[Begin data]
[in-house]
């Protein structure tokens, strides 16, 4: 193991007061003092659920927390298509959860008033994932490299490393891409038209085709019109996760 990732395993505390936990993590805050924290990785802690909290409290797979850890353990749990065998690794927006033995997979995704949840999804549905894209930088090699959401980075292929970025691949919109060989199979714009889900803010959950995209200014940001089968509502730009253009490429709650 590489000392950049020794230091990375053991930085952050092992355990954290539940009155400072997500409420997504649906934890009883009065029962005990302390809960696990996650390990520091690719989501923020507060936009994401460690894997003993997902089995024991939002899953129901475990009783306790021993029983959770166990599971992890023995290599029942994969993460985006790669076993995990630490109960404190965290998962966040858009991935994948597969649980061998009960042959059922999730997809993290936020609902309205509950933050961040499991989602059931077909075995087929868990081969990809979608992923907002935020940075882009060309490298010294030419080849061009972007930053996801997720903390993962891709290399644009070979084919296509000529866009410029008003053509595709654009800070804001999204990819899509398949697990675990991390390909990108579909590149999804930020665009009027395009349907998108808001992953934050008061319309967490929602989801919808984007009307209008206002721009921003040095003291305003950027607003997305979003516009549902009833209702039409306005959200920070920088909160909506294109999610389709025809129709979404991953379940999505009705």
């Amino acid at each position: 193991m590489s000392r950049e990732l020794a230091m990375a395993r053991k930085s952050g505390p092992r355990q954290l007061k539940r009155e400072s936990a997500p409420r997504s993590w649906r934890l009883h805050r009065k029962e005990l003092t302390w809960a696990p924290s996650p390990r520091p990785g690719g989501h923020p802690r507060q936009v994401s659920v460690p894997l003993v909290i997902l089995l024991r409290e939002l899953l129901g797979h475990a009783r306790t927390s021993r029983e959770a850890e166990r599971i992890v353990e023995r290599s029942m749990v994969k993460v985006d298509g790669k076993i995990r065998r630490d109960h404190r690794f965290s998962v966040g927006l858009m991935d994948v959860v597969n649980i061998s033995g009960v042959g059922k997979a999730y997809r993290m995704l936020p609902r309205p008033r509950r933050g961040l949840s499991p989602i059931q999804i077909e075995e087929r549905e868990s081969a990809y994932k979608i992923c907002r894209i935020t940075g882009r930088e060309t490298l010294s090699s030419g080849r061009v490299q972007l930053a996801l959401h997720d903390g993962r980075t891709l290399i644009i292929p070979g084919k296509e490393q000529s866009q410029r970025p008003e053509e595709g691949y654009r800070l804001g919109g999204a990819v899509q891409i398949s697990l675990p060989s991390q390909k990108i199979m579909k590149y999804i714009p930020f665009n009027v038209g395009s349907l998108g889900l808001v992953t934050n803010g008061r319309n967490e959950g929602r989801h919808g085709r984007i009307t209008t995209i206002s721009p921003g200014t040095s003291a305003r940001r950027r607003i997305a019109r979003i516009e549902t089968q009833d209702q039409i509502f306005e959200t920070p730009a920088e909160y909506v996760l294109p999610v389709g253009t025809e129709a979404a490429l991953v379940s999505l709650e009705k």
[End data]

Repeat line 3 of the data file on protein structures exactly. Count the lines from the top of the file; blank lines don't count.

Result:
């Amino acid at each position: 193991m590489s000392r950049e990732l020794a230091m990375a395993r053991k930085s952050g505390p092992r355990q954290l007061k539940r009155e400072s936990a997500p409420r997504s993590w649906r934890l009883h805050r009065k029962e005990l003092t302390w809960a696990p924290s996650p390990r520091p990785g690719g989501h923020p802690r507060q936009v994401s659920v460690p894997l003993v909290i997902l089995l024991r409290e939002l899953l129901g797979h475990a009783r306790t927390s021993r029983e959770a850890e166990r599971i992890v353990e023995r290599s029942m749990v994969k993460v985006d298509g790669k076993i995990r065998r630490d109960h404190r690794f965290s998962v966040g927006l858009m991935d994948v959860v597969n649980i061998s033995g009960v042959g059922k997979a999730y997809r993290m995704l936020p609902r309205p008033r509950r933050g961040l949840s499991p989602i059931q999804i077909e075995e087929r549905e868990s081969a990809y994932k979608i992923c907002r894209i935020t940075g882009r930088e060309t490298l010294s090699s030419g080849r061009v490299q972007l930053a996801l959401h997720d903390g993962r980075t891709l290399i644009i292929p070979g084919k296509e490393q000529s866009q410029r970025p008003e053509e595709g691949y654009r800070l804001g919109g999204a990819v899509q891409i398949s697990l675990p060989s991390q390909k990108i199979m579909k590149y999804i714009p930020f665009n009027v038209g395009s349907l998108g889900l808001v992953t934050n803010g008061r319309n967490e959950g929602r989801h919808g085709r984007i009307t209008t995209i206002s721009p921003g200014t040095s003291a305003r940001r950027r607003i997305a019109r979003i516009e549902t089968q009833d209702q039409i509502f306005e959200t920070p730009a920088e909160y909506v996760l294109p999610v389709g253009t025809e129709a979404a490429l991953v379940s999505l709650e009705k």